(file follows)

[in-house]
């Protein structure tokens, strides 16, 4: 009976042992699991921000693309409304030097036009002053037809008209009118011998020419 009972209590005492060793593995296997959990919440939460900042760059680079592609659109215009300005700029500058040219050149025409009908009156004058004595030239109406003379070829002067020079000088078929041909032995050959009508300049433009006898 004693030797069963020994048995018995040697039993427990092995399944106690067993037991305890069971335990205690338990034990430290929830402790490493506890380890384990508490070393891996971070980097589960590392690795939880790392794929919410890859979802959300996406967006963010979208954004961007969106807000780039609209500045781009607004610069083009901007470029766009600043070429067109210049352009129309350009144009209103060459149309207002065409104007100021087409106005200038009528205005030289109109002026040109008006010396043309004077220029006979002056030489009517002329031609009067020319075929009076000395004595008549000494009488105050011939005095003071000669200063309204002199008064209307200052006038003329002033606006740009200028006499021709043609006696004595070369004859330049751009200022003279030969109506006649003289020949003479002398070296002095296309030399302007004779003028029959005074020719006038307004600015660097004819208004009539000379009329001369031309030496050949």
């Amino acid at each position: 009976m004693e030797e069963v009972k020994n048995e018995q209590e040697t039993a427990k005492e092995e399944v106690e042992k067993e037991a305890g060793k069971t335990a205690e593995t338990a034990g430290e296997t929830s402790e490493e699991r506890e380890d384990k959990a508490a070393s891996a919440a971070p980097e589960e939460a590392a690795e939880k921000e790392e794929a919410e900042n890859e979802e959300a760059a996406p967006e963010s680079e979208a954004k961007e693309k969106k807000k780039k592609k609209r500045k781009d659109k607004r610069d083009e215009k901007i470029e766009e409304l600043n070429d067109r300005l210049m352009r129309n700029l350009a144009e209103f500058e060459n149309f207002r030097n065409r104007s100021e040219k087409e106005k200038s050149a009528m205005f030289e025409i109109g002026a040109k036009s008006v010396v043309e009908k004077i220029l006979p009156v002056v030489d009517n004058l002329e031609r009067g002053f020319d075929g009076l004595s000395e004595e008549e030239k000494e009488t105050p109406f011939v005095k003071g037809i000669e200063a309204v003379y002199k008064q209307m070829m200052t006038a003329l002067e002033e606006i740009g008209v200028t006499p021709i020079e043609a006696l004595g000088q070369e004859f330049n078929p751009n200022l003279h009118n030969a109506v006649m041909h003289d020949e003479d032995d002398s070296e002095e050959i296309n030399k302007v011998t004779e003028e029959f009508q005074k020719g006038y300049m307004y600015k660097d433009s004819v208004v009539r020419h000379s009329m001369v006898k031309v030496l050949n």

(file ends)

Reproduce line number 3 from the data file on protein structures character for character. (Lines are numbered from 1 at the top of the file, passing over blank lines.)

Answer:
């Amino acid at each position: 009976m004693e030797e069963v009972k020994n048995e018995q209590e040697t039993a427990k005492e092995e399944v106690e042992k067993e037991a305890g060793k069971t335990a205690e593995t338990a034990g430290e296997t929830s402790e490493e699991r506890e380890d384990k959990a508490a070393s891996a919440a971070p980097e589960e939460a590392a690795e939880k921000e790392e794929a919410e900042n890859e979802e959300a760059a996406p967006e963010s680079e979208a954004k961007e693309k969106k807000k780039k592609k609209r500045k781009d659109k607004r610069d083009e215009k901007i470029e766009e409304l600043n070429d067109r300005l210049m352009r129309n700029l350009a144009e209103f500058e060459n149309f207002r030097n065409r104007s100021e040219k087409e106005k200038s050149a009528m205005f030289e025409i109109g002026a040109k036009s008006v010396v043309e009908k004077i220029l006979p009156v002056v030489d009517n004058l002329e031609r009067g002053f020319d075929g009076l004595s000395e004595e008549e030239k000494e009488t105050p109406f011939v005095k003071g037809i000669e200063a309204v003379y002199k008064q209307m070829m200052t006038a003329l002067e002033e606006i740009g008209v200028t006499p021709i020079e043609a006696l004595g000088q070369e004859f330049n078929p751009n200022l003279h009118n030969a109506v006649m041909h003289d020949e003479d032995d002398s070296e002095e050959i296309n030399k302007v011998t004779e003028e029959f009508q005074k020719g006038y300049m307004y600015k660097d433009s004819v208004v009539r020419h000379s009329m001369v006898k031309v030496l050949n």